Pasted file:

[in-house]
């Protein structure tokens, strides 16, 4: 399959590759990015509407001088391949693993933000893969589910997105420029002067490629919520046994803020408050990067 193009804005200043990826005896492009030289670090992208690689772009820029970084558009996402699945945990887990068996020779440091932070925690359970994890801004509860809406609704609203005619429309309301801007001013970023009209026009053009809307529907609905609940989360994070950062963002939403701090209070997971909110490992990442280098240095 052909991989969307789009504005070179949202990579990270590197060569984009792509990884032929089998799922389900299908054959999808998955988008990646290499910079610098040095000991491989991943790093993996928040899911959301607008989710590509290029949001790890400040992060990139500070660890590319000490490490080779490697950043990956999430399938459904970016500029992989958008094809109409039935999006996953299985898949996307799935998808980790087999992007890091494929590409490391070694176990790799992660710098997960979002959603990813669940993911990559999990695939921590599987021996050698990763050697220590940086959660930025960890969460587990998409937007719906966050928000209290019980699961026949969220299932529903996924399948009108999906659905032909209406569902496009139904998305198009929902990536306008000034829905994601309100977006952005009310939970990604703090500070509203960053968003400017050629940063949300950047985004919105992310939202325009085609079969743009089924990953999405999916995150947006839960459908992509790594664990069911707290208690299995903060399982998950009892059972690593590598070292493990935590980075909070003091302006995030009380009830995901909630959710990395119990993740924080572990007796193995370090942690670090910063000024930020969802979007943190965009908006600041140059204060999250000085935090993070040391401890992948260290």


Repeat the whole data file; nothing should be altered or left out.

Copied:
[in-house]
């Protein structure tokens, strides 16, 4: 399959590759990015509407001088391949693993933000893969589910997105420029002067490629919520046994803020408050990067 193009804005200043990826005896492009030289670090992208690689772009820029970084558009996402699945945990887990068996020779440091932070925690359970994890801004509860809406609704609203005619429309309301801007001013970023009209026009053009809307529907609905609940989360994070950062963002939403701090209070997971909110490992990442280098240095 052909991989969307789009504005070179949202990579990270590197060569984009792509990884032929089998799922389900299908054959999808998955988008990646290499910079610098040095000991491989991943790093993996928040899911959301607008989710590509290029949001790890400040992060990139500070660890590319000490490490080779490697950043990956999430399938459904970016500029992989958008094809109409039935999006996953299985898949996307799935998808980790087999992007890091494929590409490391070694176990790799992660710098997960979002959603990813669940993911990559999990695939921590599987021996050698990763050697220590940086959660930025960890969460587990998409937007719906966050928000209290019980699961026949969220299932529903996924399948009108999906659905032909209406569902496009139904998305198009929902990536306008000034829905994601309100977006952005009310939970990604703090500070509203960053968003400017050629940063949300950047985004919105992310939202325009085609079969743009089924990953999405999916995150947006839960459908992509790594664990069911707290208690299995903060399982998950009892059972690593590598070292493990935590980075909070003091302006995030009380009830995901909630959710990395119990993740924080572990007796193995370090942690670090910063000024930020969802979007943190965009908006600041140059204060999250000085935090993070040391401890992948260290």